Plenty of archival material goes into Two in the Wave -- so much that to take account of and justify its presence shots of Isild Le Besco reading old magazines are interspersed throughout, though oddly, her voice is only used once or twice, and her presence is so unnecessary you wonder if she's somebody's girlfriend. There is also footage of Cannes 1959, when Les quatre cents coups won. Godard's first film, 'Breathless',' was also popular and there is footage of Paris movei-goers delivering a range of quick opinions outside the theater when the film was first shown. A restored print of 'Breathless' is to begin a commercial release in New York (May 28, 2010) for its 50th anniversary. After 'The 400 Blows' and 'Breathless' several of the directors' films bombed; the ascendancy of the La Nouvelle Vague seemed brief; it went on, of course.
There are lots of quick clips of films by both directors to review their careers during the New Wave's heyday -- too many and too quick to make real sense of. For a while bits of interviews make this seem like a debate between Truffaut and Godard, but it comes to seem that Godard is going to get the last word. Except that the older Godard is little covered, and as mentioned, it's really the young Jean-Pierre Léaud who gets to speak in the very last frames. On Allociné Antoine de Baecque is listed as co-director of this film. De Baecque is a prolific writer on film, including the Nouvelle Vague, and biographer of Truffaut and more recently Godard, who wrote and narrated most of the film.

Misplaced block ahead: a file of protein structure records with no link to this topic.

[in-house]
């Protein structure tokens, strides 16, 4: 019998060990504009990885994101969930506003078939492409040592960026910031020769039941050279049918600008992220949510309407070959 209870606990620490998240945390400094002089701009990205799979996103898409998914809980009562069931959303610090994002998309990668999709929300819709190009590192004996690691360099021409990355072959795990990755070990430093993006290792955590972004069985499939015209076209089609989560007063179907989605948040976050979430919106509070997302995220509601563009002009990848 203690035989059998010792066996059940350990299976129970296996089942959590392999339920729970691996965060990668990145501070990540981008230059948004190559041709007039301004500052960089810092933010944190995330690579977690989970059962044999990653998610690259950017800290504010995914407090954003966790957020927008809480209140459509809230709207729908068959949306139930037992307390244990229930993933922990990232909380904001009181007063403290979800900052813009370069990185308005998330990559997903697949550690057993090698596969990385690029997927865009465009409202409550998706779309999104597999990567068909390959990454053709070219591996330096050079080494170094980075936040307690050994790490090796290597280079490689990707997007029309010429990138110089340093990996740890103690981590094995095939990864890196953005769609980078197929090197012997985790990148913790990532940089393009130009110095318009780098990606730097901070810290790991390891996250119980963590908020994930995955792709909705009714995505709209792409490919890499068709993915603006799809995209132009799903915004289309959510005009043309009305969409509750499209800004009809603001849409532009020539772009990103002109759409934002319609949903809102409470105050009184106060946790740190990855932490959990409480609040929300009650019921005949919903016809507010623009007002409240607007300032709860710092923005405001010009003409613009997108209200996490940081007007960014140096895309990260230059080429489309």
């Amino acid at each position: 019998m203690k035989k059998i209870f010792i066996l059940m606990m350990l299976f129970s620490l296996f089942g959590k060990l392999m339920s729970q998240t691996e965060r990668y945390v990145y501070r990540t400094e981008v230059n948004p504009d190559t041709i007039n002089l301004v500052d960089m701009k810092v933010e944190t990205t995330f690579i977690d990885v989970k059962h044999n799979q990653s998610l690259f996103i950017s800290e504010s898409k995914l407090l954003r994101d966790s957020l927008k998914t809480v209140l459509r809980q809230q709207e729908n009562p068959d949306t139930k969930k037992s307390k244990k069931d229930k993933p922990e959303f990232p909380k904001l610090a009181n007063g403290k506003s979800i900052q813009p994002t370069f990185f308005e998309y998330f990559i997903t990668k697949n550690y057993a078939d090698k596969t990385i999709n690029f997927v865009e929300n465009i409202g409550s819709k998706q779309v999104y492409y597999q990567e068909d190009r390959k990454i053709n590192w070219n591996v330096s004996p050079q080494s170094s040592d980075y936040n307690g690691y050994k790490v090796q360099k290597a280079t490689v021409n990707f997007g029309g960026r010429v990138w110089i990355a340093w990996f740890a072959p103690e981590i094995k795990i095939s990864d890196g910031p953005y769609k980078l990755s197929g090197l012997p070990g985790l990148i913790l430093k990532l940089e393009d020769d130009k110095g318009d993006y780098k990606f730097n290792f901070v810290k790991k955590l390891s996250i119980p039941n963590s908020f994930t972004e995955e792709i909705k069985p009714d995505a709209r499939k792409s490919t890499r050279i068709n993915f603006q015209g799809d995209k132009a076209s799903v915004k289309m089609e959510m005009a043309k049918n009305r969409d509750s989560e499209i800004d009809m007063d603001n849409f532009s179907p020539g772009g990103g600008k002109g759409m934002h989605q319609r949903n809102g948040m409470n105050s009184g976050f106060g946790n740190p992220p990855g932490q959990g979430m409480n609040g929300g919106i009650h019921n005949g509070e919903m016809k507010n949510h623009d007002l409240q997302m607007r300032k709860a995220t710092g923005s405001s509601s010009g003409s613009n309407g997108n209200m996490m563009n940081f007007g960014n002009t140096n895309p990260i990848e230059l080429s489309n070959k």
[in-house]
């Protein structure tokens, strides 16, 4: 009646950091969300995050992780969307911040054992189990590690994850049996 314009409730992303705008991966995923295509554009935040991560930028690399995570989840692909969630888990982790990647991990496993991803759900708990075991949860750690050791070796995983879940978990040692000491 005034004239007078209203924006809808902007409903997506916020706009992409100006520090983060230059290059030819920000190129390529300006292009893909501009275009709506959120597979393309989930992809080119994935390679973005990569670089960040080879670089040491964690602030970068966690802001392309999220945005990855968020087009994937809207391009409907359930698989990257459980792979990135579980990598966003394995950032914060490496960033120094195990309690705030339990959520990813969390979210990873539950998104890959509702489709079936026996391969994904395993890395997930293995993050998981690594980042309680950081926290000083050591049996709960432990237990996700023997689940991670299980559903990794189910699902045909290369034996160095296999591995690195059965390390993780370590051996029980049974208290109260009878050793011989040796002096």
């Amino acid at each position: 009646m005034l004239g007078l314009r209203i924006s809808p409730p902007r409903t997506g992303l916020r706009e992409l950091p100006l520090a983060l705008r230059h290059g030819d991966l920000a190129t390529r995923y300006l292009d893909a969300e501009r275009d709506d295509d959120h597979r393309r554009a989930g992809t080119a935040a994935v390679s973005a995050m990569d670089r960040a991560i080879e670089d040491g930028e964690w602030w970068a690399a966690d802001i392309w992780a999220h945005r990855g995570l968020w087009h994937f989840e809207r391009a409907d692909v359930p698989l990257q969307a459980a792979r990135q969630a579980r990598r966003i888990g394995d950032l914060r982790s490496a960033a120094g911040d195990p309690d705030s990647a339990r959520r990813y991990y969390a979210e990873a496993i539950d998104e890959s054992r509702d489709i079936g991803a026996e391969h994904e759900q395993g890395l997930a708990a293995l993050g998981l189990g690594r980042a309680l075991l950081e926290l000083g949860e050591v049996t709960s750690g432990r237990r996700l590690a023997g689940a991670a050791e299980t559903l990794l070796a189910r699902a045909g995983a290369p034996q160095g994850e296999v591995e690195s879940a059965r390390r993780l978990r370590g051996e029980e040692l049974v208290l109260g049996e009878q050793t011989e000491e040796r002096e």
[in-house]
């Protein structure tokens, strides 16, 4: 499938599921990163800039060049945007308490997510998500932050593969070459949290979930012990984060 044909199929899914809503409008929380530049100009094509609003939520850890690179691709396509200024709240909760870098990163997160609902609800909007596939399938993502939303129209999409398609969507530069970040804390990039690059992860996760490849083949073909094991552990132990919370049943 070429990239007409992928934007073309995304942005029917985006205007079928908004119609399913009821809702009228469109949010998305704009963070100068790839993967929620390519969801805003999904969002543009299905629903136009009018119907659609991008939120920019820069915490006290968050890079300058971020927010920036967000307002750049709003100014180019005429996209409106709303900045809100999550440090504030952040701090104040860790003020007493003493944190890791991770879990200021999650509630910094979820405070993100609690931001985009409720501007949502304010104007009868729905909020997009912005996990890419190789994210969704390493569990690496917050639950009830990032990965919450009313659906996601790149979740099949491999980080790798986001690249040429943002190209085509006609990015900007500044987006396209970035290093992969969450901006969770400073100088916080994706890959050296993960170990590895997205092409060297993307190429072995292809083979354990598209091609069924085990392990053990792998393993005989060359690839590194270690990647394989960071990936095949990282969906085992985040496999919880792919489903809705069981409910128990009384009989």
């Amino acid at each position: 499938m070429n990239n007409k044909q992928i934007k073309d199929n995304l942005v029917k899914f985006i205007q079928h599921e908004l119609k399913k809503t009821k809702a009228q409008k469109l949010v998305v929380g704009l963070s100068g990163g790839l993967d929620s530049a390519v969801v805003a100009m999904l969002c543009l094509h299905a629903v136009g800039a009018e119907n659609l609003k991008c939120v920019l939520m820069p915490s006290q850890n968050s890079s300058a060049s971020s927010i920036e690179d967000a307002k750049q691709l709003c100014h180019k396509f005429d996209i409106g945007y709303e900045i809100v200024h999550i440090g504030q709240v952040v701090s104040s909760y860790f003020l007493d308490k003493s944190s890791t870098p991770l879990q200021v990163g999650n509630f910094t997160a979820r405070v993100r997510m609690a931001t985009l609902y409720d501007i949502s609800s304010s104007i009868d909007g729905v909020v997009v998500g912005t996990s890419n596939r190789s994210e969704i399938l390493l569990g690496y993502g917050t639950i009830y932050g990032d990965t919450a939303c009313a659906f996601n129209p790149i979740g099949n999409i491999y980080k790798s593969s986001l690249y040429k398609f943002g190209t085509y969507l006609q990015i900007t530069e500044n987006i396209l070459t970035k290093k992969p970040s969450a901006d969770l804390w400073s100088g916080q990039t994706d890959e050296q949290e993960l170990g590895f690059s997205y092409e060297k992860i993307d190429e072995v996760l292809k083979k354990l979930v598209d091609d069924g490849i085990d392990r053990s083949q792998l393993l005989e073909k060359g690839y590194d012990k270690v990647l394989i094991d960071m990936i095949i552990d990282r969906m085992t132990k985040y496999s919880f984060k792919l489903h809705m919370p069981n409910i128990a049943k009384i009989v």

Released May 19, 2010 at Film Forum in New York; not yet released in France. The cleaned up 'Breathless' also debuts here. NY Times film critic A.O. Scott has written a piece called "A Fresh Look Back at Right Now" (May 21, 2010) about the continuing relevance of Godard's first feature, right up to Tarantino and beyond. Too bad this film doesn't go further in that direction.